THE EDINBURGH TRIAL
It's not in Edinburgh!
1 & 2 October 2021
Main / O / R
Cars / Motorcycles / Sidecars
Moto Services, M42 J10 Tamworth, Staffordshire
The Duke of York, Pomeroy, Derbyshire
It’s not in Edinburgh!
Experience sunrise as you navigate your way round picturesque Derbyshire villages and take on some of the counties famous scrambles.
This friendly roadbook event is often lined by locals, spectators and photographers. Bring your best smile if you want to end up in the local press!
The Edinburgh Trial was the first of the club’s big three trials. Starting out from central London in 1904 motor cyclists had just 24 hours to reach Edinburgh city centre.
Whilst officials took the night train to keep ahead of the pioneers on their motor cycles, they faced a 400-mile challenge following the great North Road to Harrogate. They then criss crossed the dales and fells of Northern England, onwards through the Scottish Borders before racing into Edinburgh. This a decade before The Great War, when tarmac had only been patented in 1902, Orville Wright had not yet flown a powered aircraft and the Taj Mahal hadn’t even opened!
Despite these hardships the MCC only took a couple of years before claiming that London to Edinburgh was too easy, so doubled the length and made it London to Edinburgh and back to London, in 48 hours. After that cars were then allowed to enter, and the die was cast.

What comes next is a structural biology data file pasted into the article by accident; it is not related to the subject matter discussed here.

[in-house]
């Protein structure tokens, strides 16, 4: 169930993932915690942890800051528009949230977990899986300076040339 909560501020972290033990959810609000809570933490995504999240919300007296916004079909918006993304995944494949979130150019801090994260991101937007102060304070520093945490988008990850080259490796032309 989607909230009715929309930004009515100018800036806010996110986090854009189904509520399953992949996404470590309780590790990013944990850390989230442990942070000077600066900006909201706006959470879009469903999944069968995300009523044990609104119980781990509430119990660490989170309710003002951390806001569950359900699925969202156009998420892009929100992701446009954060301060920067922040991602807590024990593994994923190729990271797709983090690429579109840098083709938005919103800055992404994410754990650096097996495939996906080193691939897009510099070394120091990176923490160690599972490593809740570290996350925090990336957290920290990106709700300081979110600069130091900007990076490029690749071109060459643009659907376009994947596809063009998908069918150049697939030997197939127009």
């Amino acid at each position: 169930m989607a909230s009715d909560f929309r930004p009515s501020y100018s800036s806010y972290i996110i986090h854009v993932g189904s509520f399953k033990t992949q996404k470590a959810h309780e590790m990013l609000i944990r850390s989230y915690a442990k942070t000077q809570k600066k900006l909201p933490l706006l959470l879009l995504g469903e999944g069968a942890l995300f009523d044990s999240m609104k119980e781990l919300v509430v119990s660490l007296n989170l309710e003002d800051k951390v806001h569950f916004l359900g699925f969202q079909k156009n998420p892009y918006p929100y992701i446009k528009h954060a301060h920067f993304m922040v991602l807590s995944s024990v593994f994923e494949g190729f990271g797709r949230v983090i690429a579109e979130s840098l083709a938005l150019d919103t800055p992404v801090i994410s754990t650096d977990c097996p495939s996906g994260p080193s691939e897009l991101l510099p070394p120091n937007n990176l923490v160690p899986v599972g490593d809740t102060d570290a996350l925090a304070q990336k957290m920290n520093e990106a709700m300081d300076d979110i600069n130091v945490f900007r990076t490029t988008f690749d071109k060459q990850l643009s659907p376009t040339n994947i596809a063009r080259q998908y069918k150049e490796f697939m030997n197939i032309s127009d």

Many years later the Edinburgh trial is still a worthy sporting challenge to the hardy motorcyclist or car driver. In 1967 the MCC amalgamated the popular Derbyshire trials weekend and the MCC Sporting trial with the Edinburgh run.
Today the route takes in the glorious Peak District National Park, as well as parts of Staffordshire and Cheshire. The deserted minor roads and outstanding views across the White and Dark Peaks in the National Park set the trial apart from all others.
The modern day event has a unique place in motorsport history. The 185-mile route that starts and finishes near historic Buxton sees competitors visit four hills used pre-war, including the evocative Litton Slack first used in 1924 and the challenging Corkscrew from the early 1930s. From 1933, Priestcliffe and Calton are included. If they are challenging enough today, what must have been like almost 100 years ago when brakes on all four wheels were rare?!
We are as ever indebted to the local community and authorities in and around the Peak District who welcome us so warmly each year, and to the legions of volunteers who turn out to support the event by marshalling.